3) The death of the Big Three (Arenas/Butler/Jamison) — because they were re-packaged and sold to fans so much. Having to break them up is one of the most significant player personnel stories in this franchise’s history.
4) Shaun Livingston — because of his seemingly impossible comeback from a devastating knee injury to not only making significant contributions (although on a bad team), but getting to the position where he’s going to be an attractive free-agent this summer. As you and I experienced, we couldn’t write about the guy enough.
5) All things Andray Blatche — which, although negative, brought me a ton of hits on the site … Ha! — (speaking specifically of his benching/ignoring of Flip Saunders and his failed triple-double attempt). All I can saw about Andray is, “Bless his heart.”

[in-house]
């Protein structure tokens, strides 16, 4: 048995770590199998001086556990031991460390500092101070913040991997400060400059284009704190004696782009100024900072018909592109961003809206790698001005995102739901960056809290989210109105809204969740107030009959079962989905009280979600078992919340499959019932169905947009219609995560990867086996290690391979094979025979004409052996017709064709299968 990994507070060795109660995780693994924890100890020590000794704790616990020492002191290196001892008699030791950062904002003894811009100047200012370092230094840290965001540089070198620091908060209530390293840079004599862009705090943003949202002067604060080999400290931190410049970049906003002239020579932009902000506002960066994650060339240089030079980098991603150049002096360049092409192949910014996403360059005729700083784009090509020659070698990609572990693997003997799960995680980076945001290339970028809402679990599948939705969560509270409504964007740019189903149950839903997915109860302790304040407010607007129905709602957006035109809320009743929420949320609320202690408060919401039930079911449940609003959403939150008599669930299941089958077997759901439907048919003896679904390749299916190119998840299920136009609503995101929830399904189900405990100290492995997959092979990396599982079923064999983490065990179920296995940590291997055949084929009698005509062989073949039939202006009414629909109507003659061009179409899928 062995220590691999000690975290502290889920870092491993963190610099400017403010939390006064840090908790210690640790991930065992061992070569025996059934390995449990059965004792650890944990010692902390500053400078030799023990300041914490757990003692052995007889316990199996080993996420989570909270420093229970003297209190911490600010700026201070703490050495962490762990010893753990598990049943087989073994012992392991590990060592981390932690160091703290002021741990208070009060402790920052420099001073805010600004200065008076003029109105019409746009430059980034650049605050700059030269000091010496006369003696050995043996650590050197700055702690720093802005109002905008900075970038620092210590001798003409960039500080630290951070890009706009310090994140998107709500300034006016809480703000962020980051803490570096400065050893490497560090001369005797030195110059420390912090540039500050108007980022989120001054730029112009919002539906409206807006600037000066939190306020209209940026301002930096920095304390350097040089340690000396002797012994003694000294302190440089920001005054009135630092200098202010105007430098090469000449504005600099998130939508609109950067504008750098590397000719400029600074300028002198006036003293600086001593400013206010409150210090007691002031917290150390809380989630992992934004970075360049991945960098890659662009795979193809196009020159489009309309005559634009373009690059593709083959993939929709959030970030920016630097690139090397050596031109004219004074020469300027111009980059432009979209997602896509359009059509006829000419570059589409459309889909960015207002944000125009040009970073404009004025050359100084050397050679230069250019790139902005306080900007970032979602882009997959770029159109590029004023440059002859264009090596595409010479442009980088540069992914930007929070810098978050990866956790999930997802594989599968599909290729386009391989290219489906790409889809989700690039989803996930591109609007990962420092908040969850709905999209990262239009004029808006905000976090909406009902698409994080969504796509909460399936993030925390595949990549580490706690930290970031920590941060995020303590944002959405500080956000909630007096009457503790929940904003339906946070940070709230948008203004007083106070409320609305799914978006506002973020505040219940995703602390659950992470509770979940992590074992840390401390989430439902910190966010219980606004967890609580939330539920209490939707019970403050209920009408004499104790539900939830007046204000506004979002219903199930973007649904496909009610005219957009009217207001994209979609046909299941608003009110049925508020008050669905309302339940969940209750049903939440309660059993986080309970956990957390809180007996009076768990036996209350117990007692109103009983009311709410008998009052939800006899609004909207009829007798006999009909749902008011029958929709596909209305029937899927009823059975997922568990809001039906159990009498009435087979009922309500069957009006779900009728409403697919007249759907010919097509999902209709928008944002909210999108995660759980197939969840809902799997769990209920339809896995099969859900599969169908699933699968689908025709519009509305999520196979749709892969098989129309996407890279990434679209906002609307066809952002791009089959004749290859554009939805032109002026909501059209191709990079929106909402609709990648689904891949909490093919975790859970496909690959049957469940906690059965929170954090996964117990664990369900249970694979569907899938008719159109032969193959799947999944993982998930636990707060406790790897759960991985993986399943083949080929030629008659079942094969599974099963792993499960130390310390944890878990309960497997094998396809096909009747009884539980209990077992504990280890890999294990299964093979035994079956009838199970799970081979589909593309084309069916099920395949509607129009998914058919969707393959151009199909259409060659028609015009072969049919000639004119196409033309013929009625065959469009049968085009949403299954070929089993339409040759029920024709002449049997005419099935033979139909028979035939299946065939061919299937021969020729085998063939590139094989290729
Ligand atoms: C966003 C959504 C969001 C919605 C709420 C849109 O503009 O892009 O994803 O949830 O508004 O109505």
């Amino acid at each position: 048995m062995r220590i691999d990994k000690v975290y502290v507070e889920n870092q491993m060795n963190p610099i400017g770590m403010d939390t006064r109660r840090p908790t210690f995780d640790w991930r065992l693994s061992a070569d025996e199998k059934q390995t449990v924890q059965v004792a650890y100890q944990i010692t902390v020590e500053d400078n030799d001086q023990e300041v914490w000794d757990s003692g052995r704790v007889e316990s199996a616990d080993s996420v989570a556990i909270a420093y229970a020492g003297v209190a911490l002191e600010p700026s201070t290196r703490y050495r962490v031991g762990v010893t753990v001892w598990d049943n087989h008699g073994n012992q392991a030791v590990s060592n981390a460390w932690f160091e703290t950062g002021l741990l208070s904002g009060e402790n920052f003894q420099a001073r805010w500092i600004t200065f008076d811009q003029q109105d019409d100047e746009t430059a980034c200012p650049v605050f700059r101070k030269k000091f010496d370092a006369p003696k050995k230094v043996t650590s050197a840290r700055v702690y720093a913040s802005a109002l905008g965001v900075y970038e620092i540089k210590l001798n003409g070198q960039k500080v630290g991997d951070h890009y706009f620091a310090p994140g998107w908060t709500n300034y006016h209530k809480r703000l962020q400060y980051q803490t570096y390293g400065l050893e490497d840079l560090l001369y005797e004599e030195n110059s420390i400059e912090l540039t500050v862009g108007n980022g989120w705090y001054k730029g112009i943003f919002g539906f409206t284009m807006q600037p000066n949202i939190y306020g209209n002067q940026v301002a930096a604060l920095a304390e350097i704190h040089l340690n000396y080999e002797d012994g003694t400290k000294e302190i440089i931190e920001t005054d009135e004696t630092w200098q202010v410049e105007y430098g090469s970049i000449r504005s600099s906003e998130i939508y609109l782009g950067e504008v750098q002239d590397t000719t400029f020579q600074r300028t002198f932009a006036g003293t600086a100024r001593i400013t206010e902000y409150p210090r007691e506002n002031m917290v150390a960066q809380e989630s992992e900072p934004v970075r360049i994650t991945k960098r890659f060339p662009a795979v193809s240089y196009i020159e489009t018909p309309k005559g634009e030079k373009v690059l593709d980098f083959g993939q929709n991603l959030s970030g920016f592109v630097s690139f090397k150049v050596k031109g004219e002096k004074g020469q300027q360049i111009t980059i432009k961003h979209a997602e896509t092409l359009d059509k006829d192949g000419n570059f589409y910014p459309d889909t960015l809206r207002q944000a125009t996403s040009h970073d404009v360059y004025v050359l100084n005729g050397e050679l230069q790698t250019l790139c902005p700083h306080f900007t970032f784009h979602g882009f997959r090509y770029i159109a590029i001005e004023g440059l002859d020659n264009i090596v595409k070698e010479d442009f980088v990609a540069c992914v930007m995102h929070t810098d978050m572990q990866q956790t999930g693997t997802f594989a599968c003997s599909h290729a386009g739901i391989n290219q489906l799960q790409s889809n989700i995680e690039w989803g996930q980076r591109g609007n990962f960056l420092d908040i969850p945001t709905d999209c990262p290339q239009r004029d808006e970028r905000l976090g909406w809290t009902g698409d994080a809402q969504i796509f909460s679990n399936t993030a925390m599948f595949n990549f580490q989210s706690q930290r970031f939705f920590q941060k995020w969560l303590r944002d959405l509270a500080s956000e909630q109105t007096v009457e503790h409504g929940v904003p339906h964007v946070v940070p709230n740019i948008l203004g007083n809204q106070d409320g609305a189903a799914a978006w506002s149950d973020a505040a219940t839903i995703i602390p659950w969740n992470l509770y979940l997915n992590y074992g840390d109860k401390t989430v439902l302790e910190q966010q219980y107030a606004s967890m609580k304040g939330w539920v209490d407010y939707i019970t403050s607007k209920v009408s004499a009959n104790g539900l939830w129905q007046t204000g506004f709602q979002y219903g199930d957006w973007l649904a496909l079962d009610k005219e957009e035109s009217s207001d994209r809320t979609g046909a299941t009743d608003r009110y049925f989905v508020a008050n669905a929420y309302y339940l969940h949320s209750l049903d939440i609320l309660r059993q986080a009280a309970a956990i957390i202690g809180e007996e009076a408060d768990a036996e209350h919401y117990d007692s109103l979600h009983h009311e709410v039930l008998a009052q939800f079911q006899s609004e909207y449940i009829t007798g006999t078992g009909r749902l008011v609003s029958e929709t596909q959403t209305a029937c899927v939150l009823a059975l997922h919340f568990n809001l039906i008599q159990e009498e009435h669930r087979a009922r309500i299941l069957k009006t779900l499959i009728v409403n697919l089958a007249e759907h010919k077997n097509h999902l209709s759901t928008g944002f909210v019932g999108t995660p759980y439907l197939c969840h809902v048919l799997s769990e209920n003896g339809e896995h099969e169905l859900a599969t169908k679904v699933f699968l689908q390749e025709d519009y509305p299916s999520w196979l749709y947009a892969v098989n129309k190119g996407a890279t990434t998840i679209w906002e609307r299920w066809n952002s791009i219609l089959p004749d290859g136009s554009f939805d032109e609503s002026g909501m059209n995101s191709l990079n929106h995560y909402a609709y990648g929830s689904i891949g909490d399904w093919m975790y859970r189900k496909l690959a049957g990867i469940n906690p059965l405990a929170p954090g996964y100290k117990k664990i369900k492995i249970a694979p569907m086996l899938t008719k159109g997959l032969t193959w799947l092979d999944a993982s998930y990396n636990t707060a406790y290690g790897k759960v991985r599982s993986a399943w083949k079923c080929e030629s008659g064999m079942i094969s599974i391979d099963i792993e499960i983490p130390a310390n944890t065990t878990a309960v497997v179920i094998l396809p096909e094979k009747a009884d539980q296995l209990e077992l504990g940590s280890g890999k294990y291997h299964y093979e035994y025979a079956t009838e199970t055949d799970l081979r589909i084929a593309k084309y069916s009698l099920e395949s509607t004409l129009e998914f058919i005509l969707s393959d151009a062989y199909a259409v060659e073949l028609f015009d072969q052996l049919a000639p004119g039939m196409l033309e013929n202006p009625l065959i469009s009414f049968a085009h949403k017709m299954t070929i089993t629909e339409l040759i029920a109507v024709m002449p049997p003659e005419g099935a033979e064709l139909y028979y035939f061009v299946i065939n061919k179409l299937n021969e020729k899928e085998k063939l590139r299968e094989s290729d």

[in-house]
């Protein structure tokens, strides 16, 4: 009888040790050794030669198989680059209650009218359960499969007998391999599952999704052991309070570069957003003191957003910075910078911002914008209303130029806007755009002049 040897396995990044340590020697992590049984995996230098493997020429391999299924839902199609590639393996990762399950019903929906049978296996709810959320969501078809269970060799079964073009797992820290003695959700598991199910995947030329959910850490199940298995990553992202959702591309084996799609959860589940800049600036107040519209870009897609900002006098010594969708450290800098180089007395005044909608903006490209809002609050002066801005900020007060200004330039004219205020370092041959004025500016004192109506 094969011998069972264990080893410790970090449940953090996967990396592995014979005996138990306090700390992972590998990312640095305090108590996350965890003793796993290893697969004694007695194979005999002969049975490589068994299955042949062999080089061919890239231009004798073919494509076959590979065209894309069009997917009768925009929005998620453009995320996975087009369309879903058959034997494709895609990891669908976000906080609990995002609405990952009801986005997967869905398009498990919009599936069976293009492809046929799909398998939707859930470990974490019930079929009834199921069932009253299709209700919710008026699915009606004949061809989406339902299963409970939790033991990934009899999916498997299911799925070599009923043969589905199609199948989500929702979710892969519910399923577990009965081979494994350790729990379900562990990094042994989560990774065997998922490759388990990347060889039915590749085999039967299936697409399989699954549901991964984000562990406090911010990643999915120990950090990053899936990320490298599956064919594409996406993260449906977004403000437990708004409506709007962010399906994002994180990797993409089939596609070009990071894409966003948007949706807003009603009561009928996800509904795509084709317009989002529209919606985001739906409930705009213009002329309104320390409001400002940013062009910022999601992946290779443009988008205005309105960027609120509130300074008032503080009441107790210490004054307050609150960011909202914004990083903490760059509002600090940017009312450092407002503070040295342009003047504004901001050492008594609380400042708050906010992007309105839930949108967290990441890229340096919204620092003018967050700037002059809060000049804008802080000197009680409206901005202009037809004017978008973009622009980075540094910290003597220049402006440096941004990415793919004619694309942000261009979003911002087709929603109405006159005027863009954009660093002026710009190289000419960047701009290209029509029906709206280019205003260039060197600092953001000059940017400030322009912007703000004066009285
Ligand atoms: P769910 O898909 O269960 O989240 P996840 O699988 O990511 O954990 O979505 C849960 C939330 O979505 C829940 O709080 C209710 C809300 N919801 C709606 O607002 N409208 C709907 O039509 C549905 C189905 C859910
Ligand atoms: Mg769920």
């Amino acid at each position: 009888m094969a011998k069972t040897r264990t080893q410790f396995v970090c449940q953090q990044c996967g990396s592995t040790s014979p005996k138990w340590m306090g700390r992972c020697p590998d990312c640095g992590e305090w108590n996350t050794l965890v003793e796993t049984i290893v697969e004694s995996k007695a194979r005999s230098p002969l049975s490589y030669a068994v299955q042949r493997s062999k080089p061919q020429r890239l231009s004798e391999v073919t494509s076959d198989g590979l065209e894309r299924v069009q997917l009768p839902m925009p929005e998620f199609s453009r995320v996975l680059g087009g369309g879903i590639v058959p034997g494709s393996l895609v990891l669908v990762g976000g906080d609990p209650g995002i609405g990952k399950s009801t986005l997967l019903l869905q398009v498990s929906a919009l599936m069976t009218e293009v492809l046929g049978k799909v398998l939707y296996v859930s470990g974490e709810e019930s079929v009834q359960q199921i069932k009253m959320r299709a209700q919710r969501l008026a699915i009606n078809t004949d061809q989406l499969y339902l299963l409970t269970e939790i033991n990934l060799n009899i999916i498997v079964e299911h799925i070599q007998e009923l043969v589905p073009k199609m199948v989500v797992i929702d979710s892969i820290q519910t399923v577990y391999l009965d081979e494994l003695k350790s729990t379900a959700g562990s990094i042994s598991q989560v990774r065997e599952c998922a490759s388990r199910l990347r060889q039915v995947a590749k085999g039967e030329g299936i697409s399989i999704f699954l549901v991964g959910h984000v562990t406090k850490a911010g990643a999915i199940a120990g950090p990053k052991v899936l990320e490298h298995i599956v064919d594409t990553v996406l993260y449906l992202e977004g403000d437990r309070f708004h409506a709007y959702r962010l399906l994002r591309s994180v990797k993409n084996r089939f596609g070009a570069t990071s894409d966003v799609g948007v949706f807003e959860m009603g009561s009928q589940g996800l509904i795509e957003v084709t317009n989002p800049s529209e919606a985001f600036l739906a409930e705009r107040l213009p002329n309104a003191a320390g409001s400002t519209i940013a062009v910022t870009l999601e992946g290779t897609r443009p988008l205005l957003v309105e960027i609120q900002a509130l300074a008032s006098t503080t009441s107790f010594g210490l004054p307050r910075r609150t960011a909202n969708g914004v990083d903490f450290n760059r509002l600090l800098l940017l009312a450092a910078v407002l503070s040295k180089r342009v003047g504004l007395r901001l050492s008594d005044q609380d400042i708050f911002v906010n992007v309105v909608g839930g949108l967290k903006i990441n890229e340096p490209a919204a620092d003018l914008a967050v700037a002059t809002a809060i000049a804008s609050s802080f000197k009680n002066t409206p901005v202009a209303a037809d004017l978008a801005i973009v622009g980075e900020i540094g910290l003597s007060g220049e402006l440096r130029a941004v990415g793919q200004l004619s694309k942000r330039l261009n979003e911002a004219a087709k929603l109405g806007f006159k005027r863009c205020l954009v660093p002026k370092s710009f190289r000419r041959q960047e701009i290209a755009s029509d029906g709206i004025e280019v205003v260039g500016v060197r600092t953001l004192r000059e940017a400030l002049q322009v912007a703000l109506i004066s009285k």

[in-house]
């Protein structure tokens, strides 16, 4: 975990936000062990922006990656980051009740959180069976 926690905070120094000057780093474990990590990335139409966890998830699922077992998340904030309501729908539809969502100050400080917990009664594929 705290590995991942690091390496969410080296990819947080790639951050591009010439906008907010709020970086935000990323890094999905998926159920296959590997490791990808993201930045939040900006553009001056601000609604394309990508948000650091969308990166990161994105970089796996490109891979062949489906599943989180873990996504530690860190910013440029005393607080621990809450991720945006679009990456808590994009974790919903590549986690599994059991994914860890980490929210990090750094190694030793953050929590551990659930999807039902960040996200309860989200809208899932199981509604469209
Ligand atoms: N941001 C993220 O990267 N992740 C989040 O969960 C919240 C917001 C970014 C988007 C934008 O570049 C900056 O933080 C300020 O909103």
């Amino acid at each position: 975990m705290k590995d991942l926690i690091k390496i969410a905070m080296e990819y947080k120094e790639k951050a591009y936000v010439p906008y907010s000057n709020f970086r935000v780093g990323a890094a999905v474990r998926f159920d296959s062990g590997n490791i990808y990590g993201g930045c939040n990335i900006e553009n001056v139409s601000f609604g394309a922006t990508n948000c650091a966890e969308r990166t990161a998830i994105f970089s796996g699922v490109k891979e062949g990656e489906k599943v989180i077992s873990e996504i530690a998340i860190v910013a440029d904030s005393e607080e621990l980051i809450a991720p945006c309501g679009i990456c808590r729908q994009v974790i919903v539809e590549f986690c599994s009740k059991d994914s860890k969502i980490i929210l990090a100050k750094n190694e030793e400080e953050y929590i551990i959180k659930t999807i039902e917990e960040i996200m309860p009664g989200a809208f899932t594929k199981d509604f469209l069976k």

RM: Assess the jobs that both Ernie Grunfeld and Flip Saunders did this year as coach and GM respectively. What grades would you give to them and why?
KW: I give them both a C and tell them that they better get their GPA up else they’ll lose their scholarship.
RM: You’re the GM of the Wizards. You have tons of cap room, a lottery pick and an All-Star possibly returning to your roster. What moves would you make? Who would you get rid of, who would you keep, etc
KW: Keep Arenas, Blatche, McGee, Thornton & Quinton Ross (only because he’s probably going to take his player option). Nick Young is the only other guy under contract going into next season and is probably the most expendable, albeit with little market. And this plan obviously involves not extending a qualifying offer to Randy Foye, thus wishing him the best at his next stop.